(ii) an ample expertise on DC-based vaccination in murine models and human clinical trials;
(iii) state-of-the-art technology to assess vector-DC interactions; and
(iv) animal facilities and comprehensive experience for the evaluation of candidate AIDS vaccines in pre-clinical studies in monkeys.


The Human immunodeficiency virus (HIV) pandemic with approximately 40 million people infected worldwide and more than 4 million deaths per year, represents a major human health problem. The majority of the infections occur in Africa and HIV-induced Acquired immunodeficiency syndrome (AIDS) is the leading cause of death among adults aged 15-49 years in this region. Antiviral drug treatment has increased life expectancy and quality in Western countries, but this expensive medication is usually not accessible for infected individuals in developing countries. There is thus an urgent need for an efficient and affordable vaccine.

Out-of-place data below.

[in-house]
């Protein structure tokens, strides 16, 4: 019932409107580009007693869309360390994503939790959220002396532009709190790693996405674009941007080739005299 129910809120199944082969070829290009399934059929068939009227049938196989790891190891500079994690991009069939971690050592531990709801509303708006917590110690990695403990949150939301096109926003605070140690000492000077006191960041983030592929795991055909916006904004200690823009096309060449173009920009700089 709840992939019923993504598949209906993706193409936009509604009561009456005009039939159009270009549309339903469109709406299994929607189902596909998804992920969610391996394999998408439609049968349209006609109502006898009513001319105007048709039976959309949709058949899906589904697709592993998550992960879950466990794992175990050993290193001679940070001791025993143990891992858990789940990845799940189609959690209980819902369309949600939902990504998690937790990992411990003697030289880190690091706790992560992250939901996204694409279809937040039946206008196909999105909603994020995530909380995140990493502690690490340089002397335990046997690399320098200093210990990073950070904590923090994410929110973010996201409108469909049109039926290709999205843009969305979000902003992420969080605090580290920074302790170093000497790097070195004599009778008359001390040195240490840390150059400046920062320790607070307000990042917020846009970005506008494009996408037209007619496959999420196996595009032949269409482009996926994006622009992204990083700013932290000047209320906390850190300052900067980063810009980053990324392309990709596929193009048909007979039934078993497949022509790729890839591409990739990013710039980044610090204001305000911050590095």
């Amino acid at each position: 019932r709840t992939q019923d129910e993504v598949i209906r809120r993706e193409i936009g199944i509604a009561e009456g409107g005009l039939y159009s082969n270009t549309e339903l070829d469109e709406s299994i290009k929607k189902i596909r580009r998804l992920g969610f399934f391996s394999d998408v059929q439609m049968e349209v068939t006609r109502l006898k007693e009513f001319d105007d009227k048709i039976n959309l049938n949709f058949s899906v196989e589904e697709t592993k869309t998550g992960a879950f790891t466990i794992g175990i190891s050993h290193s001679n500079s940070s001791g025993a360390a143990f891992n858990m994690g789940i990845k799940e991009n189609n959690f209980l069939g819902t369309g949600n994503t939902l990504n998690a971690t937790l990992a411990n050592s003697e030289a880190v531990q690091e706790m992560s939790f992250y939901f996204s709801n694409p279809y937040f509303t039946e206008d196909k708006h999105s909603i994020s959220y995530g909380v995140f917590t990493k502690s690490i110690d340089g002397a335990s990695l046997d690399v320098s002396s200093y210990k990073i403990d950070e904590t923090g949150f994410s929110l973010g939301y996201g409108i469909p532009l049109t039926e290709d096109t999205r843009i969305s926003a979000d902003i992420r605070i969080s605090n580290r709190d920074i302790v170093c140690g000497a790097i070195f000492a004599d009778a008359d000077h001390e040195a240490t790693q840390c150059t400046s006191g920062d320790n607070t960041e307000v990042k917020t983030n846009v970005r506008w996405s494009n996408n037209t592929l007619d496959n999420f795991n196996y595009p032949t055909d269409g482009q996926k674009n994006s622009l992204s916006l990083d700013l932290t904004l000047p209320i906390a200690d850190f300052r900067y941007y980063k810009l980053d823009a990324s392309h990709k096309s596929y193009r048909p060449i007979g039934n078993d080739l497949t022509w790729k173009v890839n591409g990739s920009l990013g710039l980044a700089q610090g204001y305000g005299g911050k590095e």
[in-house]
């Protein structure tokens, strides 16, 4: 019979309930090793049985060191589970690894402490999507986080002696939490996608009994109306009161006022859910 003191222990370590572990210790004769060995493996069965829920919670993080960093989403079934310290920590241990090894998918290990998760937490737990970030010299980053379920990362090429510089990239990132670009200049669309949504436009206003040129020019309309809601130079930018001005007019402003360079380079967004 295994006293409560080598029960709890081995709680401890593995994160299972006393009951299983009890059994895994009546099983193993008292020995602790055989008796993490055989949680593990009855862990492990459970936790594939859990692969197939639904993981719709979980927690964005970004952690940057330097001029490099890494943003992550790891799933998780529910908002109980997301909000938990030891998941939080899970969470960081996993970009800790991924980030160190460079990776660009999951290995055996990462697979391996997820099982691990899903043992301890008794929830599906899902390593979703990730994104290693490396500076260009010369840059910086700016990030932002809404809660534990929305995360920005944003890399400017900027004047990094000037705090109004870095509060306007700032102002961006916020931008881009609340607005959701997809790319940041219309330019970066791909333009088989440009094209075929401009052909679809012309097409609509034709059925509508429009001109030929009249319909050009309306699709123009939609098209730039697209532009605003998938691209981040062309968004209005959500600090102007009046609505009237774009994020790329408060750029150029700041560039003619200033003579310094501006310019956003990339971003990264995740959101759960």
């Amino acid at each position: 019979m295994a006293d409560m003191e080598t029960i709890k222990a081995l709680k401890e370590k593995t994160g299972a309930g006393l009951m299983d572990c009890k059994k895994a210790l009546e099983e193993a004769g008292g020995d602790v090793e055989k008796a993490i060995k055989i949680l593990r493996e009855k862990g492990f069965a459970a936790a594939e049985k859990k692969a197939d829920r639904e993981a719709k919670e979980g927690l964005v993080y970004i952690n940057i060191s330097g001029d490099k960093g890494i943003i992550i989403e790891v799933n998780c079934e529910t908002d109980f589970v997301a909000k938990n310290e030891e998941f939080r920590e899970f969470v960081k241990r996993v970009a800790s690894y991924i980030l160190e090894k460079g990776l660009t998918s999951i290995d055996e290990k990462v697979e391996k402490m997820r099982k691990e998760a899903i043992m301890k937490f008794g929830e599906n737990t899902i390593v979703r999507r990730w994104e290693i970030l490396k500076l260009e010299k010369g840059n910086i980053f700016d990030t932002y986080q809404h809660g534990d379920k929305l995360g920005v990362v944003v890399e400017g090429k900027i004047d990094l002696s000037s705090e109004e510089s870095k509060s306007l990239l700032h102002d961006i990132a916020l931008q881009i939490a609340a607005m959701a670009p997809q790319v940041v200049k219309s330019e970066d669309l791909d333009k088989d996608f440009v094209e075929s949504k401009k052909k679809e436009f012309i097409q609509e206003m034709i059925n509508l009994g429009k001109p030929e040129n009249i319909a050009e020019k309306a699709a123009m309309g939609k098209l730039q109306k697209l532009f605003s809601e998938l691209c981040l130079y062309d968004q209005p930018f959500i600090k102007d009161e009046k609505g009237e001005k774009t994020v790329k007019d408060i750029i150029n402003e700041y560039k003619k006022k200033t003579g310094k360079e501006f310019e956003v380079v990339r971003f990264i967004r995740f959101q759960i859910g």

The knowledge of HIV biology generated over the last two decades has paved the way for rational vaccine design. Progress in the understanding of basic immunological mechanisms underlying antigen presentation, lymphocyte trafficking and activation, and immunological memory has been instrumental for the identification of parameters that ensure induction of protective antiviral immunity. Taken together, an HIV vaccine should:
- target and activate DCs;
- contain immunodominant CTL and Th cell antigens;
- display antigenic determinants to induce broadly neutralising antibody responses;
- be applicable via mucosal surfaces.